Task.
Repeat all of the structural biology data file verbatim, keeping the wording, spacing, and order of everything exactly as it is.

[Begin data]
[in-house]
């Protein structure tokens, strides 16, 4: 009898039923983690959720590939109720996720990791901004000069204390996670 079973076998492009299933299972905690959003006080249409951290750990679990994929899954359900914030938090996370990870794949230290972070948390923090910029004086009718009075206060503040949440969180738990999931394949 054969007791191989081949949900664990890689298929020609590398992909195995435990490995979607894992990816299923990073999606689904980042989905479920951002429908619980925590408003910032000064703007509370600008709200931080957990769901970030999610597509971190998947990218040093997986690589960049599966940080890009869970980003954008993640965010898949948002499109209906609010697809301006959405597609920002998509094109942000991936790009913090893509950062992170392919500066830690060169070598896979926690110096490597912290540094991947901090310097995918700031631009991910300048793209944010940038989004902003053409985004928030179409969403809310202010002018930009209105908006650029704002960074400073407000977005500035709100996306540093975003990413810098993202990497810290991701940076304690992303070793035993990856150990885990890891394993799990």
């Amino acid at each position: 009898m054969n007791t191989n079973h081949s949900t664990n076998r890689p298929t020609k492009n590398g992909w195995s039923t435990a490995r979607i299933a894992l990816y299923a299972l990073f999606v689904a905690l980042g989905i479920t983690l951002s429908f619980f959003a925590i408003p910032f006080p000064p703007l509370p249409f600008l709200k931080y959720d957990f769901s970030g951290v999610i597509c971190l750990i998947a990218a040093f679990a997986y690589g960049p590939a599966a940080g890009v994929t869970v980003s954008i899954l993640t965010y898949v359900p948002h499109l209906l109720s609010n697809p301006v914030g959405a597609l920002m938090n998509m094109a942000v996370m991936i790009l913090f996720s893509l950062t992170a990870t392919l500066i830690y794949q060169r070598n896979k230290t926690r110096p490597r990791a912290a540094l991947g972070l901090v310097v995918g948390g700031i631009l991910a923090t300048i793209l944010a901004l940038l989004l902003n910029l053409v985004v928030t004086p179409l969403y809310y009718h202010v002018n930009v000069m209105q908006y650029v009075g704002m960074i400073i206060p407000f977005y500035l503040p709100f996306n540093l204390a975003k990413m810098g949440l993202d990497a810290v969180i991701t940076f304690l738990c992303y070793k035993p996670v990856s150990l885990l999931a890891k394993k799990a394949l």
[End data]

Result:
[in-house]
């Protein structure tokens, strides 16, 4: 009898039923983690959720590939109720996720990791901004000069204390996670 079973076998492009299933299972905690959003006080249409951290750990679990994929899954359900914030938090996370990870794949230290972070948390923090910029004086009718009075206060503040949440969180738990999931394949 054969007791191989081949949900664990890689298929020609590398992909195995435990490995979607894992990816299923990073999606689904980042989905479920951002429908619980925590408003910032000064703007509370600008709200931080957990769901970030999610597509971190998947990218040093997986690589960049599966940080890009869970980003954008993640965010898949948002499109209906609010697809301006959405597609920002998509094109942000991936790009913090893509950062992170392919500066830690060169070598896979926690110096490597912290540094991947901090310097995918700031631009991910300048793209944010940038989004902003053409985004928030179409969403809310202010002018930009209105908006650029704002960074400073407000977005500035709100996306540093975003990413810098993202990497810290991701940076304690992303070793035993990856150990885990890891394993799990």
């Amino acid at each position: 009898m054969n007791t191989n079973h081949s949900t664990n076998r890689p298929t020609k492009n590398g992909w195995s039923t435990a490995r979607i299933a894992l990816y299923a299972l990073f999606v689904a905690l980042g989905i479920t983690l951002s429908f619980f959003a925590i408003p910032f006080p000064p703007l509370p249409f600008l709200k931080y959720d957990f769901s970030g951290v999610i597509c971190l750990i998947a990218a040093f679990a997986y690589g960049p590939a599966a940080g890009v994929t869970v980003s954008i899954l993640t965010y898949v359900p948002h499109l209906l109720s609010n697809p301006v914030g959405a597609l920002m938090n998509m094109a942000v996370m991936i790009l913090f996720s893509l950062t992170a990870t392919l500066i830690y794949q060169r070598n896979k230290t926690r110096p490597r990791a912290a540094l991947g972070l901090v310097v995918g948390g700031i631009l991910a923090t300048i793209l944010a901004l940038l989004l902003n910029l053409v985004v928030t004086p179409l969403y809310y009718h202010v002018n930009v000069m209105q908006y650029v009075g704002m960074i400073i206060p407000f977005y500035l503040p709100f996306n540093l204390a975003k990413m810098g949440l993202d990497a810290v969180i991701t940076f304690l738990c992303y070793k035993p996670v990856s150990l885990l999931a890891k394993k799990a394949l």